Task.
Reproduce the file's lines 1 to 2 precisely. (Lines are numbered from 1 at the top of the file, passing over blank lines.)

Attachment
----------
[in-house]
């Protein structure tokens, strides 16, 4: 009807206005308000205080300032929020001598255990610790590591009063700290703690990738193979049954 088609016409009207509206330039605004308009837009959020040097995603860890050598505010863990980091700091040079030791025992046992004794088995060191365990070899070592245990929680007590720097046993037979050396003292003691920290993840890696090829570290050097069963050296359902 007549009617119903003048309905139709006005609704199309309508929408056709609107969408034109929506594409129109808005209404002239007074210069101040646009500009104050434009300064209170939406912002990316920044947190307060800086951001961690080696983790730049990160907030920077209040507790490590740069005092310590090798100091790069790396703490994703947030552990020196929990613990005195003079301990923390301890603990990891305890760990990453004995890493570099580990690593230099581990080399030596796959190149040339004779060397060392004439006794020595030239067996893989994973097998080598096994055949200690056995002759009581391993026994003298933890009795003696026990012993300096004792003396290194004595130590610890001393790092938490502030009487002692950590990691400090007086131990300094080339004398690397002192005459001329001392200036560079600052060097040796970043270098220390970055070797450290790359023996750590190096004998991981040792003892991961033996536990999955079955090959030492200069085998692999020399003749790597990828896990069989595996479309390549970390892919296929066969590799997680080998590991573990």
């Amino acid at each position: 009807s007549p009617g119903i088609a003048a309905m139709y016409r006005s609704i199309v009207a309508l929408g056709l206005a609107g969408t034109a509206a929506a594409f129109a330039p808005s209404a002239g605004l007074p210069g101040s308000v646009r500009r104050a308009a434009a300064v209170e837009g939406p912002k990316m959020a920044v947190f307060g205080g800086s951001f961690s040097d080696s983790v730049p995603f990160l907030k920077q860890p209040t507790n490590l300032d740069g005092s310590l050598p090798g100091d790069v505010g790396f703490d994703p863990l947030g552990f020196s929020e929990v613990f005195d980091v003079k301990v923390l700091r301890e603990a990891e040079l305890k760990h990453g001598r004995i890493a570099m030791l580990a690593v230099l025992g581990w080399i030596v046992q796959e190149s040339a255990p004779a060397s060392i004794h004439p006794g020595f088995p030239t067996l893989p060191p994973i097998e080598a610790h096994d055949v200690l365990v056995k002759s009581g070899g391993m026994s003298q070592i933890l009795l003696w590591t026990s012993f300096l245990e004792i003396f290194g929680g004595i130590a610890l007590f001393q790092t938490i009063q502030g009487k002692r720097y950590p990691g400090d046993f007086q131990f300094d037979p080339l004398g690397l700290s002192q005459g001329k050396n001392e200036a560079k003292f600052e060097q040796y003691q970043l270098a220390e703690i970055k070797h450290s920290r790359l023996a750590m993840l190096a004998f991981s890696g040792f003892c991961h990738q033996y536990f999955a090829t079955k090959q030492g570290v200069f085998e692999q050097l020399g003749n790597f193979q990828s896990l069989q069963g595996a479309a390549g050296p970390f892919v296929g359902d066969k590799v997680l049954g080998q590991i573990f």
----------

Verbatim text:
[in-house]
């Protein structure tokens, strides 16, 4: 009807206005308000205080300032929020001598255990610790590591009063700290703690990738193979049954 088609016409009207509206330039605004308009837009959020040097995603860890050598505010863990980091700091040079030791025992046992004794088995060191365990070899070592245990929680007590720097046993037979050396003292003691920290993840890696090829570290050097069963050296359902 007549009617119903003048309905139709006005609704199309309508929408056709609107969408034109929506594409129109808005209404002239007074210069101040646009500009104050434009300064209170939406912002990316920044947190307060800086951001961690080696983790730049990160907030920077209040507790490590740069005092310590090798100091790069790396703490994703947030552990020196929990613990005195003079301990923390301890603990990891305890760990990453004995890493570099580990690593230099581990080399030596796959190149040339004779060397060392004439006794020595030239067996893989994973097998080598096994055949200690056995002759009581391993026994003298933890009795003696026990012993300096004792003396290194004595130590610890001393790092938490502030009487002692950590990691400090007086131990300094080339004398690397002192005459001329001392200036560079600052060097040796970043270098220390970055070797450290790359023996750590190096004998991981040792003892991961033996536990999955079955090959030492200069085998692999020399003749790597990828896990069989595996479309390549970390892919296929066969590799997680080998590991573990």